Revisiting an Old Favorite

(Jun. 29, 2017) — While deciding which songs I was going to record next several weeks ago, I suddenly “heard” this song differently from the way I had played it for more than 20 years after arranging and recording it for my CD in 1998.

Because I often performed it during dinner parties and receptions, there had always been a need to “fill in” some of the empty spaces to maintain a steady undercurrent of sound.  But envisioning it in a video-recording gave me the opportunity to think of it differently, with space for a more intimate listening experience.

Rearranging for a different presentation has given me a new perspective on some old, familiar favorites which I thought would never change.

Dreaming of Sunny Spain…

On January 29, I released a post with an MP3 recording taken from a CD which contained all of the selections from a 1989 demo tape.

In 1988,  I resumed playing the harp after an 11-year hiatus.

Having retired in December from a 28-year run as a freelancer, I wanted to see if at age 59 I could relearn, memorize and record some of the same pieces from that 1989 demo tape.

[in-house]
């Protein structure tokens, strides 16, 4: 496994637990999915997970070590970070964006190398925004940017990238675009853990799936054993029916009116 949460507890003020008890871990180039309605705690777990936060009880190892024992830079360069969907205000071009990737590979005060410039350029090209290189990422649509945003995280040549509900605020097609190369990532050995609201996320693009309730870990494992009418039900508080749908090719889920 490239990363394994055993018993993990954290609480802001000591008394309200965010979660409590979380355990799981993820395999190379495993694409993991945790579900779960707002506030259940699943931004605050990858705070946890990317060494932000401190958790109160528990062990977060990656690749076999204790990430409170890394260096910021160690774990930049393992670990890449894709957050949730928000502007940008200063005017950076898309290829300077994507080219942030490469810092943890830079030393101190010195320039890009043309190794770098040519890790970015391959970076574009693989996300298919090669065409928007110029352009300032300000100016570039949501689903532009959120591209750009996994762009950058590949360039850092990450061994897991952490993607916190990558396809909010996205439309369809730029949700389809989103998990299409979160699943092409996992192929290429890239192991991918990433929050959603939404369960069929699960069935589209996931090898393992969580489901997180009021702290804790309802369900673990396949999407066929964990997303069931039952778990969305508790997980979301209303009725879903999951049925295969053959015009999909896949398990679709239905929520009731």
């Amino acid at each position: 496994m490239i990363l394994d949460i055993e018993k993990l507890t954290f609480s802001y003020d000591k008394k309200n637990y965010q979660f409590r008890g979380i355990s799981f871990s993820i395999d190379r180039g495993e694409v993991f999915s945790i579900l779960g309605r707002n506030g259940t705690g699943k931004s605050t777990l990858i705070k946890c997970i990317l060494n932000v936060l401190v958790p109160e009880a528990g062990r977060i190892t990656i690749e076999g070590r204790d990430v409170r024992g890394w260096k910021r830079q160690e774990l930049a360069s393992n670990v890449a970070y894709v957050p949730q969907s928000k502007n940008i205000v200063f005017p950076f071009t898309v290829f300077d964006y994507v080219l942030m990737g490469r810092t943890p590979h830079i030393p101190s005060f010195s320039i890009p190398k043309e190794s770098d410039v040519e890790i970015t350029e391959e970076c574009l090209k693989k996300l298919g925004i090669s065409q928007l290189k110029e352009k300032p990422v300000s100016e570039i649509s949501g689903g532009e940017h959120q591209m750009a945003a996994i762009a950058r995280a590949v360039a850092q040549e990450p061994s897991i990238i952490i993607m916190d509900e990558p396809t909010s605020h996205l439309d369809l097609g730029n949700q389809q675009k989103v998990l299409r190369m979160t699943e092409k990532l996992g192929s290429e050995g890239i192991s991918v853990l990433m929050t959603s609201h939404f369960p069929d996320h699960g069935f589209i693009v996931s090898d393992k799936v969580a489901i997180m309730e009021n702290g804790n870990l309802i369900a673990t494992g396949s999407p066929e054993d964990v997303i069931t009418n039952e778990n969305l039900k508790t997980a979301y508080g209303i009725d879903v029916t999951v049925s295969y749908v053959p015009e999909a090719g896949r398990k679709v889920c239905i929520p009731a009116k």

An added challenge is my neck injury, which prevents me from practicing hours and hours each day.

However, after approximately six weeks of practice, the piece, one of my favorites, is released again today using modern technology and with the gracious permission of Vanderbilt Music Company, which publishes it.

One of the wonderful things about this piece is that after four days of dreary and wet weather here, it makes me dream of sunny Spain.

I hope you enjoy it.


A Flash from the Past

The following piece, “El Viejo Castillo Moro” by Eduardo Chavarri, arr. by the famous harpist Marcel Grandjany, was recorded at the University of Connecticut in 1989 and placed onto a “demo tape” which I used for many years to respond to engagement inquiries.

In 2007, along with the three other pieces on the tape, it was converted to CD format.

Today, January 29, 2017, it has been converted to MP3 format for listeners here.

Today’s technology is absolutely astounding.